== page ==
cruising

I’m on a boat

“I’m on a boat. No, it’s a ship. And we will be at the dock soon.”

Celebrity Solstice - First Arrival Port Everglades 11/03/2008

That’s what I kept telling myself during what I could not believe was an almost day-long bout of seasickness on a less than 48-hour cruise on the Celebrity Solstice from Seattle to …. nowhere.

The waters were calm. The scenery in the Strait of Juan de Fuca was lovely. And some people – not me – spotted Orca whales in the water.

I was a guest of Celebrity Cruises, so I toured the ship, watched a bit of a show and  made time for two (maybe it was three) scoops of guava gelato. I tried using the on-board wireless to get some work done, but because the service was complimentary for everyone on this short trip, the lines were were clogged up. (As were the bathrooms in my cabin section for a few hours.)

But I’m really glad I finally perked up and felt better.

Because the 2nd night on the ship I made my way to the top deck and watched an outdoor glassmaking show put on by a trio of entertaining and informative glass artists on loan from New York’s Corning Museum of Glass (CMOG).

CMOG PHOTO

They were not cruise-ship corny.

They were not selling anything.

They were not rushing through their show.

And each took a turn on the microphone enthusiastically answering questions from the audience while another created a truly lovely work of art.

It turns out that at least three of Celebrity Cruises’ Solstice class ships (Celebrity Solstice, Celebrity Equinox, and Celebrity Eclipse) include a permanent hotshop where CMOG staff present live, narrated glassblowing demonstrations.

Great idea!

 

 

 

Riverboat cruising on the Mississippi River

If you’re heading to New Orleans anytime soon, be sure to check out the artwork at Louis Armstrong New Orleans International Airport before heading out on one of the riverboats that now cruise the Mississippi River.

Courtesy American Cruise Lines

The Queen of the Mississippi, a new paddlewheel riverboat operated by American Cruise Lines and built specifically for the river, launched Saturday in New Orleans.

The five-deck, 150-passenger sternwheeler has modern amenities such as elevators, Wi-Fi and satellite TV, along with other features reminiscent of Victorian-era river cruising, such as a calliope. “There’s no pool or casino, but there are large staterooms, a library, a putting green, lectures and musical entertainment,” said Charles Robertson, president and CEO of American Cruise Lines.

The launch of the new sternwheeler is part of a comeback this year for cruising on the Mississippi. The traditional form of river travel was absent for at least four years due to the economic downturn and to heightened shipboard fire safety regulations that cruise lines avoided by retiring rather than retrofitting historic vessels such as the Delta Queen, the Mississippi Queen and the American Queen.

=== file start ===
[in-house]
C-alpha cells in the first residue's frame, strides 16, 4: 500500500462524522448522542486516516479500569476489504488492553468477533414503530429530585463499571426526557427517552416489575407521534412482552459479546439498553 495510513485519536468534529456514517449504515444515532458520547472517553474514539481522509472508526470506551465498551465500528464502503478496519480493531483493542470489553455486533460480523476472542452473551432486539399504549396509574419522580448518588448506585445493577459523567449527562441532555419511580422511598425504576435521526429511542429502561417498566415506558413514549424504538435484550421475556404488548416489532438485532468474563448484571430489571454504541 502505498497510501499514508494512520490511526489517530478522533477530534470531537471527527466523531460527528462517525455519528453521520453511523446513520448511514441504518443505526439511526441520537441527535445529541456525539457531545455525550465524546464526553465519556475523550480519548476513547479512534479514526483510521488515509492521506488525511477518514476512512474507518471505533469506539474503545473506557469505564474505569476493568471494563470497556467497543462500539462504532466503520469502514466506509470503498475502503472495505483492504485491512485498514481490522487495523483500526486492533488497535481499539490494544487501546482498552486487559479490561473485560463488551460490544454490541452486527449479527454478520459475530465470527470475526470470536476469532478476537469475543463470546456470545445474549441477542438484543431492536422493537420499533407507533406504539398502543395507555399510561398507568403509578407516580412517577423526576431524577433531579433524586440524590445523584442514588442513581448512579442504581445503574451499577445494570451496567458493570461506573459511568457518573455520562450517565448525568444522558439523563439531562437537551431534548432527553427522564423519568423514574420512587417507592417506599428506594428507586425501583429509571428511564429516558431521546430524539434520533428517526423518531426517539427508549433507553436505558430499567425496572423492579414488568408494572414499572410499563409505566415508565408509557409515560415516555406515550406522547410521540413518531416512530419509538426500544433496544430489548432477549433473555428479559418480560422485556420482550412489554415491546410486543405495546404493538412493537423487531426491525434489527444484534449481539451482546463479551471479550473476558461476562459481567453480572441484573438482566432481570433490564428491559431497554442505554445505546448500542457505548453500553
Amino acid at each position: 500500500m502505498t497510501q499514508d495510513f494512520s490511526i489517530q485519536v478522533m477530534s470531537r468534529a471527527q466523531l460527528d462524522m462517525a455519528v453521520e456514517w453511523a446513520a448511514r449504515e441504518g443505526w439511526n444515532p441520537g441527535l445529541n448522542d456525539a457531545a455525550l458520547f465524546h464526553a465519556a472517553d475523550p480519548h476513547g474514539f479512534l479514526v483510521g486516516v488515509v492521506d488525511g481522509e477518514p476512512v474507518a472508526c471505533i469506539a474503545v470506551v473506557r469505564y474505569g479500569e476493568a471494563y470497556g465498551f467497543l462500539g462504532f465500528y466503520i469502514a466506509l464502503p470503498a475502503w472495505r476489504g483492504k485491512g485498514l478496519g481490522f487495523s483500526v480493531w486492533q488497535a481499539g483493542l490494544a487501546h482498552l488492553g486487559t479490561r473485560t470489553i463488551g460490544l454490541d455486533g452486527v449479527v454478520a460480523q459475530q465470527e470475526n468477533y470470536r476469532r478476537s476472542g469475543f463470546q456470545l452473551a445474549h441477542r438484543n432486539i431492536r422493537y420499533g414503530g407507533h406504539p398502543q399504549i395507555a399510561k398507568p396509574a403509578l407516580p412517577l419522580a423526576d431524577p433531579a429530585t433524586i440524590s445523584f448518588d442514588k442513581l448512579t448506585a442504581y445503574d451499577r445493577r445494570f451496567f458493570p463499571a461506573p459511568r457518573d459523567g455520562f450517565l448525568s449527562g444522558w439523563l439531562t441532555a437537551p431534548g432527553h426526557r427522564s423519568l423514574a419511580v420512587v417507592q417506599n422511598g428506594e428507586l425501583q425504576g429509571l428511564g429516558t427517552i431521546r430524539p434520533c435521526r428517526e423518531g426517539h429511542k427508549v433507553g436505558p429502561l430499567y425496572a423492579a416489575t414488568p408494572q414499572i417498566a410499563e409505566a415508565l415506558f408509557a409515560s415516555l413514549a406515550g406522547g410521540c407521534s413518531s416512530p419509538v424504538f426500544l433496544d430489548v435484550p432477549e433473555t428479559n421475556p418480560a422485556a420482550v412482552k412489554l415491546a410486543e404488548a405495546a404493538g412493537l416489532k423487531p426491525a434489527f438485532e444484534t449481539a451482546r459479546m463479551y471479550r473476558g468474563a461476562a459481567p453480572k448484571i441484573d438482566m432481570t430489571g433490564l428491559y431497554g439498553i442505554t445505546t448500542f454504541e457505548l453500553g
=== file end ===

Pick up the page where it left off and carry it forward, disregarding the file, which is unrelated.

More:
The launch of the Queen of the Mississippi “is a massive big deal,” said Carolyn Spencer Brown, editor-in-chief of cruise review site Cruise Critic.com. “With this new riverboat and the refurbished 436-passenger American Queen, which the Great American Steamboat Company returned to the river in April, the Mississippi is back on track as a river cruising destination.”

The Queen of the Mississippi will make its first seven-night, round-trip cruise between New Orleans and Vicksburg, Miss. After that, the schedule includes itineraries on the Mississippi River as far north as Minneapolis-St. Paul and on the Ohio River as far east as Pittsburgh.

“We just booked two people on the Queen of Mississippi,” said Roy Ramsey of Naples Fla.–based Betty Maclean Travel, Inc. “There’s a lot of pent-up demand for cruising on the Mississippi. Especially for people who put a great deal of value on Civil War history, plantation history and travel the way it used to be.”

While the style and pace of modern-day riverboat travel harkens back to the days of Mark Twain, the price of a week on the Queen of the Mississippi is definitely 21st century. Rates begin at $3,995 per person for a stateroom with no balcony and rise to $6,685 for an owner’s suite with a private balcony.

“The price is on par with a luxury cruise experience,” said Spencer Brown. “It’s not about lying at the pool, getting a suntan or going to a belly flop contest.”

Kim Priez, vice president of the New Orleans Convention and Visitors Bureau, said the city expects many riverboat cruisers to spend a few nights in town. “A lot of the revenue we’ll experience is from cruisers who stay in New Orleans one or two days before the cruise begins and make it two vacations in one.”

(My story about the Queen of the Mississippi first appeared on NBCNEWS.com)